Federal Judge Rejects Ban on Pennsylvania Casino Political Campaign Contributions
Posted on: September 20, 2018, 12:00h.
Last updated on: September 20, 2018, 07:22h.
A court in Pennsylvania on Wednesday struck down a law that prohibits casino industry stakeholders from donating to political campaigns in the state.
Since it legalized casino gaming in 2004, Pennsylvania has maintained a blanket ban on contributions of any amount by anyone with “even an attenuated connection” to the gambling industry to act as a guard against corruption or the appearance of corruption. The ban was briefly rescinded in 2009 by the state Supreme Court but reinstated by lawmakers just weeks later.
The case had been brought by Pasquale Deon Sr., a wealthy Pennsylvania businessman and shareholder in the Sands Bethlehem. Deon had been a big donor to Republican causes until his purchase of the Sands stake forced him to keep his money in his wallet.
He argued this was a violation of his rights to free expression, free association, and equal protection under the U.S. Constitution.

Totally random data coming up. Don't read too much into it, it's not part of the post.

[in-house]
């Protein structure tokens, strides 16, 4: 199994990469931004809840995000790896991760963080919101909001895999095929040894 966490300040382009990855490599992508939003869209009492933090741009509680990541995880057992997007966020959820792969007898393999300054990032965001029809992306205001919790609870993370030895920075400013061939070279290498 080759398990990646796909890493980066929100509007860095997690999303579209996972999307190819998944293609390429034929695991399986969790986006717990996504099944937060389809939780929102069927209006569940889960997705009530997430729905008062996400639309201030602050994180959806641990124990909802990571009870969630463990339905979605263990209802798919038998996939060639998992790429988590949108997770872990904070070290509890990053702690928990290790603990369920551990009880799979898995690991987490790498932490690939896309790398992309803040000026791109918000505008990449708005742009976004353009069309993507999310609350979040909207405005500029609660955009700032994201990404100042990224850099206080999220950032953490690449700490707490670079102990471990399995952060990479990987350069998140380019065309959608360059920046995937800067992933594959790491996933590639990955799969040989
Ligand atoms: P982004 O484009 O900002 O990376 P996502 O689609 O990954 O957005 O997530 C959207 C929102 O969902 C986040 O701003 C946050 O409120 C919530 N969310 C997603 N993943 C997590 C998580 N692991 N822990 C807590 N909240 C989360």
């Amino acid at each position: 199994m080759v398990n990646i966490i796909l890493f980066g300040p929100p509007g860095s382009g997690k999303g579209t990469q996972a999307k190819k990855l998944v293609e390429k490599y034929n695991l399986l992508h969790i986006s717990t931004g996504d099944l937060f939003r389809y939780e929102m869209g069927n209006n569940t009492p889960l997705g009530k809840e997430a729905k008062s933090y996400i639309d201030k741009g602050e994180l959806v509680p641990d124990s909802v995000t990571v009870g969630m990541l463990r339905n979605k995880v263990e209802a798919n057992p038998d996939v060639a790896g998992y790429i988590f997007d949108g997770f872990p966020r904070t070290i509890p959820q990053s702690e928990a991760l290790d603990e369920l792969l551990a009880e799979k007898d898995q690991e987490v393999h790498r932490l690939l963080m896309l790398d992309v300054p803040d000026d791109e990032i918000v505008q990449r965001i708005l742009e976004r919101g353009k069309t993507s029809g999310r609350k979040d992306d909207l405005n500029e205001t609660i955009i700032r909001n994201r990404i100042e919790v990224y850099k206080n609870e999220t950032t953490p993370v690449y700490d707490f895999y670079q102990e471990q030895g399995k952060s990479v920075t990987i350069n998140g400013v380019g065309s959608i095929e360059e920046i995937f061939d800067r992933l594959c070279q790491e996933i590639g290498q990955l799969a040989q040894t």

Law Goes Too Far
U.S. District Judge Sylvia Rambo wrote in her judgment that the purpose of the law was legitimate but it “goes much further than necessary to achieve its stated purpose.”
She ruled that in its current form the law violates constitutional protections of political association, but she did not rule out the possibility that state lawmakers could redraw the law to narrow its scope.
Rambo wrote that the legislature could more strictly define the ban, for example to include only those who hold ownership of casinos or impose a limit on contributions. It is currently illegal for anyone connected with the gambling industry in any way to donate as little as a dollar.
No Longer Married to the Mob
The Pennsylvania casino sector is second only to Las Vegas’ in the amount of gross revenue it generates, but it’s highly taxed and contributes more to state coffers than any other state in the US — some $1.4 billion last year.
Political campaign donations are legal in Nevada where the casino industry is very much part of the political ecosystem but states like Pennsylvania and New Jersey have sought to limit the industry’s influence, in part because of its historical connections to organized crime.
Some legal experts question whether this stance is outdated, since the Mob has been driven out of the legal gambling industry and both Pennsylvania and New Jersey strictly regulate their casinos.
In 2010, the US Supreme Court’s Citizens United decision permitted corporations to make unlimited independent donations to political campaigns.
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